The Tich Dien (Ploughing Festival) opens in Ha Nam province on February 22. (Photo: VNA)

Ha Nam (VNA) – The Tich Dien (Ploughing Festival), an annual festival held on the seventh day of the Lunar New Year to pray for a year of bumper harvests, opened in the Red River Delta province of Ha Nam on February 22.

The festival dates back to 987 during the Le dynasty when King Le Dai Hanh decided to plough in Doi Son commune, Duy Tien district to encourage rice cultivation in the locality. The practice then became an annual tradition held through many dynasties before falling into oblivion under the reign of King Khai Dinh of the Nguyen Dynasty. It was restored in 2009.

Rituals held within the festival include the procession of a huge drum and King Le Dai Hanh’s ancestral tablet from Long Doi Son pagoda to the foot of the Doi Mountain, where it merges with the processions of the village’s guardian god and the father of Doi Tam drum-making. The joint procession then proceeds to the land where King Le Dai Hanh ploughed to encourage farmers to work diligently.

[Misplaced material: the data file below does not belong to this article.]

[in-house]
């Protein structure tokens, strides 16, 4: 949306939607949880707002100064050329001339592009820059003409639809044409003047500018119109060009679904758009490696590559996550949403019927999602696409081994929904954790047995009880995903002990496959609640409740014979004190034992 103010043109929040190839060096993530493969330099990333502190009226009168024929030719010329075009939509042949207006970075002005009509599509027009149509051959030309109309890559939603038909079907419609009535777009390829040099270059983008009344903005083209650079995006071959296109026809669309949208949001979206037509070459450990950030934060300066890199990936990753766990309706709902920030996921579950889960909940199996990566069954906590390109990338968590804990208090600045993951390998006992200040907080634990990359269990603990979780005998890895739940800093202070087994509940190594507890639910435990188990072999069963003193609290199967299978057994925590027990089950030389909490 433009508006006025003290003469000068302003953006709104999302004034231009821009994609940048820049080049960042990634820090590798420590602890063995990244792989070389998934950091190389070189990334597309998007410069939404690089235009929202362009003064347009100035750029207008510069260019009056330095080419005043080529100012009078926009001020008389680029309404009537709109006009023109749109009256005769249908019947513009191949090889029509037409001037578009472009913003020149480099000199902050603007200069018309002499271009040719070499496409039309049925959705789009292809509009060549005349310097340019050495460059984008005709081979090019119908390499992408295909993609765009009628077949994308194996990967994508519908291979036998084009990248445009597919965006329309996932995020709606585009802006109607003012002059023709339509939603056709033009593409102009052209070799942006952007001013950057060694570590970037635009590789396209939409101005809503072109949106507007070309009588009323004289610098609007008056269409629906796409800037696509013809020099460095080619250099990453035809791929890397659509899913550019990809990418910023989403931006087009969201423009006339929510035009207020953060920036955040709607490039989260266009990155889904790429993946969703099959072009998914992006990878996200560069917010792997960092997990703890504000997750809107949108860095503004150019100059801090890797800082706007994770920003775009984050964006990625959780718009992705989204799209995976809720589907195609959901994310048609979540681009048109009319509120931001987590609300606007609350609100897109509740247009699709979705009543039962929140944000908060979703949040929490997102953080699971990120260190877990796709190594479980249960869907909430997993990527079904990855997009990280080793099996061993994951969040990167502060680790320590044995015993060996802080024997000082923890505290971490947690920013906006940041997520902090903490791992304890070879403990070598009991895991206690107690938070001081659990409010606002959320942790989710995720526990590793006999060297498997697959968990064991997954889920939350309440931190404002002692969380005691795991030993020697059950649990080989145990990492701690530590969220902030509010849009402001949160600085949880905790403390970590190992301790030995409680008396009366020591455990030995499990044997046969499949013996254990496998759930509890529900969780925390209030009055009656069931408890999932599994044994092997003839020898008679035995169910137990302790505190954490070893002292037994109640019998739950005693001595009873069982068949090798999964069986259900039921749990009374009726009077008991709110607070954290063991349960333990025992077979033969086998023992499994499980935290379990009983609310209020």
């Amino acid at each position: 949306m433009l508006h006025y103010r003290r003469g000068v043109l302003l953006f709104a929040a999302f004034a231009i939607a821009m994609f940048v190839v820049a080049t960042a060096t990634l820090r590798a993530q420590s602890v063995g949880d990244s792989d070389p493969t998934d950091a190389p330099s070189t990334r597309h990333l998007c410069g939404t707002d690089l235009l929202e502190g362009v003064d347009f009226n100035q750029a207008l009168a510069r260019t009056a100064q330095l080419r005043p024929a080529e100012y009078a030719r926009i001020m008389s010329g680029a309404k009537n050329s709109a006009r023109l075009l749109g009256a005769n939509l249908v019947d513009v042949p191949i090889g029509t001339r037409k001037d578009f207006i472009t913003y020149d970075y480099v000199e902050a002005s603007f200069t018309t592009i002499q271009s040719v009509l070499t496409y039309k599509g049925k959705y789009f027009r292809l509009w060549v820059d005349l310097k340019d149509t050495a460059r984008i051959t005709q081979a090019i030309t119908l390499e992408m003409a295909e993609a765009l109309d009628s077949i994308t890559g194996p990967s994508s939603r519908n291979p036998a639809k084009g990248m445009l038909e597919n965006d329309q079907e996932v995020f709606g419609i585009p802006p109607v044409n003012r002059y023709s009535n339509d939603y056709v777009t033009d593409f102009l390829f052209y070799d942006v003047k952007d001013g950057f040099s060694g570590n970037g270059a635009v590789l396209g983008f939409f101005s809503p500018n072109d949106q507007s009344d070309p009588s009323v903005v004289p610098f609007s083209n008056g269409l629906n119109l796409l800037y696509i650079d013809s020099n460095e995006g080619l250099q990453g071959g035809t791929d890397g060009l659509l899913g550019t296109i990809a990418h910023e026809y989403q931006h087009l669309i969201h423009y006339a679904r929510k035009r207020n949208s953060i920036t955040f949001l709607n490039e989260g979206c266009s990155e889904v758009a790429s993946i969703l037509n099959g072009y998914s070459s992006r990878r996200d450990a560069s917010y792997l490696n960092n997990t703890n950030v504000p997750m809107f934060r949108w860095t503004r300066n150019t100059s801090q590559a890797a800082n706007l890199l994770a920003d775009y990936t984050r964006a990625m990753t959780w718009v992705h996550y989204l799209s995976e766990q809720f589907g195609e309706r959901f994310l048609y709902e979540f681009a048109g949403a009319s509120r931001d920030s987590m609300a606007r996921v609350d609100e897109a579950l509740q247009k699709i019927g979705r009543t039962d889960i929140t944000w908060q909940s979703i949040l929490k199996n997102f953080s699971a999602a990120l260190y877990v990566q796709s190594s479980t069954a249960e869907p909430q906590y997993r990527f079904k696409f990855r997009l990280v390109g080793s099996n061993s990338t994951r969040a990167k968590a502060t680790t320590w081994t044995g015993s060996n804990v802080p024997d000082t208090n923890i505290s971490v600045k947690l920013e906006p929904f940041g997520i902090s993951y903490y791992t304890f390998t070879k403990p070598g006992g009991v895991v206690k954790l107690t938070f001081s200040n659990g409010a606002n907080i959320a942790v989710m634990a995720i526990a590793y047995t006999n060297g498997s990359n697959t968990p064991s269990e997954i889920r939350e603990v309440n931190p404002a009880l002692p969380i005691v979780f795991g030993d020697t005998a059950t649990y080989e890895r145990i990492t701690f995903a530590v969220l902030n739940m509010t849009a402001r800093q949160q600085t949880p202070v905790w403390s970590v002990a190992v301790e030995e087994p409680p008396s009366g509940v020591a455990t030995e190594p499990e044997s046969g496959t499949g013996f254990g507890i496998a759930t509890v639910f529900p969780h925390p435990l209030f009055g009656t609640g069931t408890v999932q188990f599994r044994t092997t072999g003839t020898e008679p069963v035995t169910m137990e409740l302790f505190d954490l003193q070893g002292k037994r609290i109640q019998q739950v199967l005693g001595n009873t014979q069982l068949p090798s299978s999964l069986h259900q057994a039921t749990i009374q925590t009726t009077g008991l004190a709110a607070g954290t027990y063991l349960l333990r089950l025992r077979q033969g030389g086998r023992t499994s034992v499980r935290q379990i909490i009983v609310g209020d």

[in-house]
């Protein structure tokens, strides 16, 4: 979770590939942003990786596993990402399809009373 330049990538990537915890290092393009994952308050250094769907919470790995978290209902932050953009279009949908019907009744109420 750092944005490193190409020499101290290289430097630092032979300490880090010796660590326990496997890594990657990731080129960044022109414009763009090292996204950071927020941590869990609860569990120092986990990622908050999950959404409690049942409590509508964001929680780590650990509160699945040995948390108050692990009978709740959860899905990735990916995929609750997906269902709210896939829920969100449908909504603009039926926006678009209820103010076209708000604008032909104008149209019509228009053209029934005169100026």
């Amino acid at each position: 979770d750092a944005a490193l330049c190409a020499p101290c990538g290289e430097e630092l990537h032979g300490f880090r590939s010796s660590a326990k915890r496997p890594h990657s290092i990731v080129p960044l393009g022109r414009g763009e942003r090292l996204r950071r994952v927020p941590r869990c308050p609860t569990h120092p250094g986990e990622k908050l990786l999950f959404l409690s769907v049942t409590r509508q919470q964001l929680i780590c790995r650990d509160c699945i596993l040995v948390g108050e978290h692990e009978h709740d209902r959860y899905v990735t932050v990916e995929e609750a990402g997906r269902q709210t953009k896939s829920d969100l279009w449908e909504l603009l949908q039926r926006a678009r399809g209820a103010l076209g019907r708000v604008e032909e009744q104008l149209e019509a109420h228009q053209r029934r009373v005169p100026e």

This is followed by a ceremony to pay respect to the God of Agriculture to pray for a high-yield season and prosperity.

Particularly, a respected elderly farmer representing the local people assumed the role of King Le Dai Hanh to perform praying to the ancestors and the god of farming. The elderly farmer, who was dressed in a nine-dragon hat and royal robe, then descended to the field to plough. He is followed by a crowd throwing green pea, peanut and rice seeds.

Other festive activities are traditional wrestling, drum performances and buffalo decoration.-VNA